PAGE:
By Esther Kim
Maleficent: Mistress of Evil reunites Maleficent (Angelina Jolie) and Aurora (Elle Fanning) as they face their biggest challenge: growing up.
Sure, there are the fey people wanting to come from behind the shadows and a potential battle between them and humans, especially with an evil queen Ingrith (Michelle Pfeiffer) pulling the strings from behind the throne. But the main story is really the relationship between Maleficent and Aurora.
“I feel the huge part of the success from the first film is that it had a strong emotional core,” said director Joachim Rønning during the global press conference in Beverly Hills. “I think that was the most important to me to continue telling that story. The story about Maleficent and Aurora. That’s what I can relate with as a parent, myself.”
In the film, Aurora has just gotten engaged to Prince Philip (Harris Dickinson) and would like Maleficent to meet Philip’s family. Let’s just say, it is not the best family dinner. Maleficent and Aurora are torn apart due to suspicious circumstances and go on their own individual journeys of self discovery.
“I love the family theme in the movie because it’s very realistic to real life of growing up and separating from leaving the nest and making her own choices in her life,” said Fanning. “Love wins… Aurora stands up to Maleficent. Aurora is taking charge of her own life but with kindness.
Pfeiffer, who plays the villainous mother to Philip, loved the first film because of the dynamics between Maleficent and Aurora and the grey area between good and evil. She agreed that Aurora is the strongest between the three women characters in the film.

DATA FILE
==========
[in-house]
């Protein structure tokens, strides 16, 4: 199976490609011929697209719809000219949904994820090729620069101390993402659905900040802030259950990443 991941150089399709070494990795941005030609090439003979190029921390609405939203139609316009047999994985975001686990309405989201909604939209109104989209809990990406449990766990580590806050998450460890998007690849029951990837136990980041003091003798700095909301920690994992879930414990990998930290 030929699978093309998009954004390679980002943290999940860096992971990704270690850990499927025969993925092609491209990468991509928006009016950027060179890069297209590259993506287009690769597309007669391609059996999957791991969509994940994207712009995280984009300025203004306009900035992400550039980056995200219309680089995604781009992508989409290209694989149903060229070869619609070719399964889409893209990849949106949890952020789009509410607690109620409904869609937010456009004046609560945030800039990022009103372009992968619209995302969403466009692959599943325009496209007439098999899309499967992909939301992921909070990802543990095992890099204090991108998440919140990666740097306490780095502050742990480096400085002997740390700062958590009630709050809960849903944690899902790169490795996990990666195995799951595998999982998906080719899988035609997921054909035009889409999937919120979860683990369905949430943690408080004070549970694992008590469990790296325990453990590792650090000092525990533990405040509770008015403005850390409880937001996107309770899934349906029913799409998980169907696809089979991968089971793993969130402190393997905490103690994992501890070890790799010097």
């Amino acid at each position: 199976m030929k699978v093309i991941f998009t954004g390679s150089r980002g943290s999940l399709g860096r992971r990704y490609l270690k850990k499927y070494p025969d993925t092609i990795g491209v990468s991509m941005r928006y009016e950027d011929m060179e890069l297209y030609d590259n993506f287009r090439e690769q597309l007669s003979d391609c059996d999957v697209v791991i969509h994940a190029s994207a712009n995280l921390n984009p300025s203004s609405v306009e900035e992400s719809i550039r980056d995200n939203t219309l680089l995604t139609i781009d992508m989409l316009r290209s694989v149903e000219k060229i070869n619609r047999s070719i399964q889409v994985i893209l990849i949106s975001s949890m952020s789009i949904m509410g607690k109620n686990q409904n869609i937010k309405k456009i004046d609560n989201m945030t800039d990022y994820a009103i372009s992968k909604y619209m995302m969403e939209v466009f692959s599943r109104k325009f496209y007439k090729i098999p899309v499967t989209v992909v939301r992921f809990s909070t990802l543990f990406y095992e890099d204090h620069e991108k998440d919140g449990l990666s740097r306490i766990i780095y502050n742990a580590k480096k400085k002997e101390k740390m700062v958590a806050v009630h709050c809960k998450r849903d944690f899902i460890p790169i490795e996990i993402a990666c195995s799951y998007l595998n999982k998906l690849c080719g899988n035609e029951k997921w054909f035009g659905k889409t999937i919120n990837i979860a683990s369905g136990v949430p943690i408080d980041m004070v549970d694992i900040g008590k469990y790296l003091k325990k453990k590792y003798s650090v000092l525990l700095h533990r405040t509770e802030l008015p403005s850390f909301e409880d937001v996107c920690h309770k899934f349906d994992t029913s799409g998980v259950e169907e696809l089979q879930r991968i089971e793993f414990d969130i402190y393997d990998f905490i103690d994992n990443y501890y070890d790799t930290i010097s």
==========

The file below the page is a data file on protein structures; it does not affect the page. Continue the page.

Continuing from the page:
“Aurora’s character in many ways is ultimately the strongest and wisest of all of us.” Pfeiffer revealed. “My character is brilliant and diabolical but I wouldn’t consider her terribly wise. I like the way it plays out.”
Jolie said the movie has many themes for her, but agreed family was an important theme. “Aurora and Maleficent were first brought together and became a family,” said Jolie. “They weren’t really expecting it. Maleficent was harmed in her life and lost herself and lost the ability to be soft and feel love. The love of a child, which certainly happened for me in my life being a mother, brought out something out in me that transformed me.”
Jolie continues by saying that there are many metaphors in the film, especially with Maleficent and Aurora being pulled apart because people are telling them that because they are different, they aren’t family.
“That certainly strikes a cord with me,” said Jolie. “I think Maleficent questions if she is good enough to be a mother or be her mother… we go through the film where it focuses how different we are and we goes back to our own backgrounds… then there is a real push that says this is not how we should be. This is not how to live. Diversity makes us stronger. There must be a better way forward. We must come together.”
Maleficent: Mistress of Evil opens in theaters on October 16.